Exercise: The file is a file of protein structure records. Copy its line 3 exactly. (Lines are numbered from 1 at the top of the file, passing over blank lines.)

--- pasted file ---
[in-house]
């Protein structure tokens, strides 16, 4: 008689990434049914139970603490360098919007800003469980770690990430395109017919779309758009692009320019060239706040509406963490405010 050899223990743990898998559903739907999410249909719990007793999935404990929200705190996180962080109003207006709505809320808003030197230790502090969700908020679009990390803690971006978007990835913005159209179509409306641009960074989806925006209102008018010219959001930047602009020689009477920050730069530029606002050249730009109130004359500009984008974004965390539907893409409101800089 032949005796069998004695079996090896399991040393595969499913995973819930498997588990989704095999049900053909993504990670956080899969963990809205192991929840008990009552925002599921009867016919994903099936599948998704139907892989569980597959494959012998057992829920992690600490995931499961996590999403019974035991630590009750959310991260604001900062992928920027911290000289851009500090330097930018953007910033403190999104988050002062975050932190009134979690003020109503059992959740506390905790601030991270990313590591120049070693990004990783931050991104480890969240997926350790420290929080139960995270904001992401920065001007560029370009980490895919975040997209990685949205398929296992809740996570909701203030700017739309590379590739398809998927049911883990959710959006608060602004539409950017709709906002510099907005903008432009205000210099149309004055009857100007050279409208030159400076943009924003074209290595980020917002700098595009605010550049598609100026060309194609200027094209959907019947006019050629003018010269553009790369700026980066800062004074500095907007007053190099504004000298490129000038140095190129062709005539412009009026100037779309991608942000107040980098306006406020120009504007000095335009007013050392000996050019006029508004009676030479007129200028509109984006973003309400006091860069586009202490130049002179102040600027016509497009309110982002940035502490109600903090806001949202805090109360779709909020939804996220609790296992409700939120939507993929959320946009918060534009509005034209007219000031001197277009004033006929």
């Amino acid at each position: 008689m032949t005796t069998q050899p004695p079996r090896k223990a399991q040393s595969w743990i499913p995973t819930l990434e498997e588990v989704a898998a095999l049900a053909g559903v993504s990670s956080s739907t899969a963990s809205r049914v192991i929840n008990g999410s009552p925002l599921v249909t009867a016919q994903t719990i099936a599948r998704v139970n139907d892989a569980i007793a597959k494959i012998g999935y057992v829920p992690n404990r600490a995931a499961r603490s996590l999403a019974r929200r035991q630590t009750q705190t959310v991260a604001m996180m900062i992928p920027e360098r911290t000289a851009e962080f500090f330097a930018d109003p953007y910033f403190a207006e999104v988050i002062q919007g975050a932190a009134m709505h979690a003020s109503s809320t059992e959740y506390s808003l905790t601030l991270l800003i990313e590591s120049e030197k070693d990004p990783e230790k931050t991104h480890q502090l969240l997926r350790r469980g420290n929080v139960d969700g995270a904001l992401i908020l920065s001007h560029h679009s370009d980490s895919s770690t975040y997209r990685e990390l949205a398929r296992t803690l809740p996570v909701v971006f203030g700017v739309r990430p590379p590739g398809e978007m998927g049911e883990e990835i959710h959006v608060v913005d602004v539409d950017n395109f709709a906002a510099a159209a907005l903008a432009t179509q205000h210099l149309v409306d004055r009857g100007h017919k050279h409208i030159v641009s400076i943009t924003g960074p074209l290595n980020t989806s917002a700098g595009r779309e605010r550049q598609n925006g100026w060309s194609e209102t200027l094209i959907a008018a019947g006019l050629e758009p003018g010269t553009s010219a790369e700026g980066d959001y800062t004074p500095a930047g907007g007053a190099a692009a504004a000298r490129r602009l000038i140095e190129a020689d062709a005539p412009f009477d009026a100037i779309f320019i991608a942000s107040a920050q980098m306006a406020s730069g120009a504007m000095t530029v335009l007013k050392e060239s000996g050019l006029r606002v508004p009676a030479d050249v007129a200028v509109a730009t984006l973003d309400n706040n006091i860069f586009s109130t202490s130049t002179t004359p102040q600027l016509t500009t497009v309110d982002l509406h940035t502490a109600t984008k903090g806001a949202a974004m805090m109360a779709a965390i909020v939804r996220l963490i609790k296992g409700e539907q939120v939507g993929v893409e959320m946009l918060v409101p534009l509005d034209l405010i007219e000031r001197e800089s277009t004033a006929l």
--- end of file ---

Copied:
């Amino acid at each position: 008689m032949t005796t069998q050899p004695p079996r090896k223990a399991q040393s595969w743990i499913p995973t819930l990434e498997e588990v989704a898998a095999l049900a053909g559903v993504s990670s956080s739907t899969a963990s809205r049914v192991i929840n008990g999410s009552p925002l599921v249909t009867a016919q994903t719990i099936a599948r998704v139970n139907d892989a569980i007793a597959k494959i012998g999935y057992v829920p992690n404990r600490a995931a499961r603490s996590l999403a019974r929200r035991q630590t009750q705190t959310v991260a604001m996180m900062i992928p920027e360098r911290t000289a851009e962080f500090f330097a930018d109003p953007y910033f403190a207006e999104v988050i002062q919007g975050a932190a009134m709505h979690a003020s109503s809320t059992e959740y506390s808003l905790t601030l991270l800003i990313e590591s120049e030197k070693d990004p990783e230790k931050t991104h480890q502090l969240l997926r350790r469980g420290n929080v139960d969700g995270a904001l992401i908020l920065s001007h560029h679009s370009d980490s895919s770690t975040y997209r990685e990390l949205a398929r296992t803690l809740p996570v909701v971006f203030g700017v739309r990430p590379p590739g398809e978007m998927g049911e883990e990835i959710h959006v608060v913005d602004v539409d950017n395109f709709a906002a510099a159209a907005l903008a432009t179509q205000h210099l149309v409306d004055r009857g100007h017919k050279h409208i030159v641009s400076i943009t924003g960074p074209l290595n980020t989806s917002a700098g595009r779309e605010r550049q598609n925006g100026w060309s194609e209102t200027l094209i959907a008018a019947g006019l050629e758009p003018g010269t553009s010219a790369e700026g980066d959001y800062t004074p500095a930047g907007g007053a190099a692009a504004a000298r490129r602009l000038i140095e190129a020689d062709a005539p412009f009477d009026a100037i779309f320019i991608a942000s107040a920050q980098m306006a406020s730069g120009a504007m000095t530029v335009l007013k050392e060239s000996g050019l006029r606002v508004p009676a030479d050249v007129a200028v509109a730009t984006l973003d309400n706040n006091i860069f586009s109130t202490s130049t002179t004359p102040q600027l016509t500009t497009v309110d982002l509406h940035t502490a109600t984008k903090g806001a949202a974004m805090m109360a779709a965390i909020v939804r996220l963490i609790k296992g409700e539907q939120v939507g993929v893409e959320m946009l918060v409101p534009l509005d034209l405010i007219e000031r001197e800089s277009t004033a006929l």